Gus,

The difference is that these designs are most often derivations of more academic baroque and rococo designs with plant forms mixed in.  This can easily be defended to the point that I don't think anyone would disagree.  The problem arises when these carving, engraving designs etc. are given further symbolic meaning without support.  If someone can clearly defend something having further meaning then I would gladly accept it.  Are you suggesting I take your word for it?  Are you suggesting that since the longrifle came form a culture where symbolism was important that I should extrapolate this view to the point that I should by default believe that it is contained in otherwise generic floral, scrollwork designs?  I challenge you to give me examples.  Not of the obvioius symbolism that I've mentioned many times (fish, lions etc.), but that which is imbedded in the types of designs I've outlined above.  Next, back up these claims with a solid rational argument that proves your case.  The reason I've been very specific as to narrowing the scope to scroll and floral motifs is that they are seen all over longrifles and this is very pertinent to the designs questioned in this thread.  Could there be symbolism in these sorts of designs?  Sure, lots of things are possible including this.  What i would like, is for something substantial to support these views.  Seems I've been saying this all along and I'm starting to tire.  Maybe a good exercise would be to open up RCA, go through each gun presented and make a case for the symbolism present in the decorative floral scrollwork elements.  

Jim

I don't disagree that Generic Scrolls or Floral Designs might well have been or only were decorative.  I am not suggesting that all decoration was religious or even had special meanings.  That does not mean that some were not, at least in the earliest stages and depending on who originally engraved or marked them.  

If a "Lutheran Rose" is found on a Pennsylvania Deutsch rifle, instead of a stylized rose, then it would be a pretty sure bet the intention of the person who engraved it was religious.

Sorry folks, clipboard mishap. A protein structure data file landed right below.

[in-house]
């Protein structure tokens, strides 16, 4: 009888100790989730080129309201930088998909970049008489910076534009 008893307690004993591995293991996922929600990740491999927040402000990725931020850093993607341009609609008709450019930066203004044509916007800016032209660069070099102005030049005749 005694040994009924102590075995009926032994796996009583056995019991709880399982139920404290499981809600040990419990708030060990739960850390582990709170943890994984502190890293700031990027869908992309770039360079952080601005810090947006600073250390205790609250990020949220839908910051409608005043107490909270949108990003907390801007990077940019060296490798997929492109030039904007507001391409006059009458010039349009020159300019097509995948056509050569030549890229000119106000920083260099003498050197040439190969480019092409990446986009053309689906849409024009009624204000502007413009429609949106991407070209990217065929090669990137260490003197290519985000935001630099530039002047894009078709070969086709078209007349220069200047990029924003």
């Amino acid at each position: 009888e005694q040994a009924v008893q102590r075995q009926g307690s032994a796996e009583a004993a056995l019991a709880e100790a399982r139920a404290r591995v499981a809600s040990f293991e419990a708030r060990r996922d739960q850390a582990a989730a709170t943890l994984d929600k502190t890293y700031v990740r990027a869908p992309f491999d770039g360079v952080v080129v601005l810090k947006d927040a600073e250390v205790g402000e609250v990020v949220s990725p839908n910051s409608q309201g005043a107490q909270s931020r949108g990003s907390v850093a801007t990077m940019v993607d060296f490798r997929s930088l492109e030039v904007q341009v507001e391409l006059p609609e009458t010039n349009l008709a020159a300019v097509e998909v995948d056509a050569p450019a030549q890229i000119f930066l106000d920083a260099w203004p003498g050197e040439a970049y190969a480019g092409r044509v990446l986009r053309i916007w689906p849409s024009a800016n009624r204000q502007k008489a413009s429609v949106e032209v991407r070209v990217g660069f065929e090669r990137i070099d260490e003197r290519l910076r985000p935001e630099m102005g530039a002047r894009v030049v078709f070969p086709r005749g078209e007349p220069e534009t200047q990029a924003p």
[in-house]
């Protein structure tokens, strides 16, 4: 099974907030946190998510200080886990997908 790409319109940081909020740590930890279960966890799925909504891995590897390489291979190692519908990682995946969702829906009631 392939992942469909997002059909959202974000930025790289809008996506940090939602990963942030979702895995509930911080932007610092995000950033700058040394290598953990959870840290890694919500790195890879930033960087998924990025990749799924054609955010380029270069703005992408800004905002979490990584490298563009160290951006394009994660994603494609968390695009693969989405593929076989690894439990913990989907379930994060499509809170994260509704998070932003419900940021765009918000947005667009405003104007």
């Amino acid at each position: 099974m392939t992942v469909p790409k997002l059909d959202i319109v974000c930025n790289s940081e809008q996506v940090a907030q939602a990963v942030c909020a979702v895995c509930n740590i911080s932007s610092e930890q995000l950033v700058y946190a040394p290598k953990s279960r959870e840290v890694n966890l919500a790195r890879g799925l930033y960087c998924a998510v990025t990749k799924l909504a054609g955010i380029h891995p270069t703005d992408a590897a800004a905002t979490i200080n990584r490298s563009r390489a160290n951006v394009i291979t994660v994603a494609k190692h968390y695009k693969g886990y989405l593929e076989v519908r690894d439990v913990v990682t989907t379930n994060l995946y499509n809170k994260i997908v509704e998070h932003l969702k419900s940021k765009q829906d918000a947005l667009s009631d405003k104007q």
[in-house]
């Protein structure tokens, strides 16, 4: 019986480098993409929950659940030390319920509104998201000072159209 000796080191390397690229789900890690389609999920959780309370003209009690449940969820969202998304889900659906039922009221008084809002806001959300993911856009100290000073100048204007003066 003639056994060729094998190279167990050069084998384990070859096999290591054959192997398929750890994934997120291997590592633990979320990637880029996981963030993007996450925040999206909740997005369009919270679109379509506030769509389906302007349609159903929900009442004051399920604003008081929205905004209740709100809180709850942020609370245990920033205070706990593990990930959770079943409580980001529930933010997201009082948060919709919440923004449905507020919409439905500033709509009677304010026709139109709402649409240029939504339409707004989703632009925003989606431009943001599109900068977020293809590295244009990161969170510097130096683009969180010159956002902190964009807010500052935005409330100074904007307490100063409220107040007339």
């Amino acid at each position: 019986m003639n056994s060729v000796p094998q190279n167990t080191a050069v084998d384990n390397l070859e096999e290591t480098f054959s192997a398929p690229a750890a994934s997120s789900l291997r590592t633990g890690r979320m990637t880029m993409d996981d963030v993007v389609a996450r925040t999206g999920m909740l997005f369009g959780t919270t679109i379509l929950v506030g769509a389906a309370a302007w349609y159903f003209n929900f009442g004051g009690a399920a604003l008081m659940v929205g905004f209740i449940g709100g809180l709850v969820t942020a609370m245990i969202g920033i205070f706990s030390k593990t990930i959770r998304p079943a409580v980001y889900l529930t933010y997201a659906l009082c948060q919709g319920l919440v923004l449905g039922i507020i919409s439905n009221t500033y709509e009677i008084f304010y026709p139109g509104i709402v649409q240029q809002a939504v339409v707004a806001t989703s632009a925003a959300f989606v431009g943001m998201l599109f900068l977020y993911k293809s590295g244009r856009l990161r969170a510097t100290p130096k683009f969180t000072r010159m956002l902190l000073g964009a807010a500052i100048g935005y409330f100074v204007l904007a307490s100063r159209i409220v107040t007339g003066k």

If a Masonic symbol is found on a rifle, it is a pretty safe bet that at least the original engraver OR owner was a Mason. 

The original subject of this thread was on an inlay design that has been found on German Fraktur Art, that I already linked.  That gives evidence showing it was at least cultural, though I agree not necessarily religious, even though it was on a Birth Certificate.  However, the fact it was used on a Birth Certificate merits more investigation by someone more knowledgeable than I as to what, if any meaning it had/has.  The only way to know for sure is further research on the origin of the symbol.

Elegant proof has already been provided earlier in this thread of the Gunsmith who engraved what is known today as "The Baptismal Cross" on the toe plate of one rifle shown and the Gravestone he engraved for his daughter.  Here is one of the few times we actually have proof "chiseled in stone" that to that Gunsmith it most definitely had religious meaning, as it did in his culture and remains today in the Lutheran Church as shown by the links I provided.  
.  
Gus

« Last Edit: January 15, 2014, 05:07:27 AM by Artificer »

Offline James Rogers

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Re: Germanic symbol cheek pieces
« Reply #83 on: January 15, 2014, 05:23:13 AM »
When is the origin of this being known as a baptismal cross? The link provided no source and no history and I could not find any credible source to date it's significance. Any futher information is appreciated.
This symbol is a much used design on 18th century English guns. I assume none of those makers were Lutheran.

Offline Jim Kibler

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Re: Germanic symbol cheek pieces
« Reply #84 on: January 15, 2014, 05:25:39 AM »
Artificer,

Yeah!  I think we are coming to more of an agreement in understanding.  Overt symbolism has never been questioned.  Refer to my posts and all the times I've mentioned the fish, lions, masonic symbols etc.  What I have been questioning is symbolism contained in rococo decorative elements.  The reason this is pertinent is because that is EXACTLY what is being questioned with the inlays being presented!  I think it's pretty interesting that a fraktur example was found with very similar features.  But the fact remains, this could merely be a decorative ornamental motif, with no further meaning.  If symbolism was used on the longrifle outside the obvious examples and specifically in rococo decorative designs, all I'm asking for is evidence to support this.  A lot of anecdotal evidence has been presented, but in the end it does little to prove a point.  Further I must say that I have heard arguments for this sort of thing in the past and they always seem week at best, so maybe I come into this with a predisposed opinion.  RCA 126 carving behind the cheek is an example.  It's been suggested by someone, apparently well respected by many, that this is representative of the baby Jesus in the manger.  In all these cases the evidence in my view ends up being scant at best.  If I look at the clouds I can see images as well.   If it's so, that's cool, but I am a logical reasonable person and it takes such to convince me.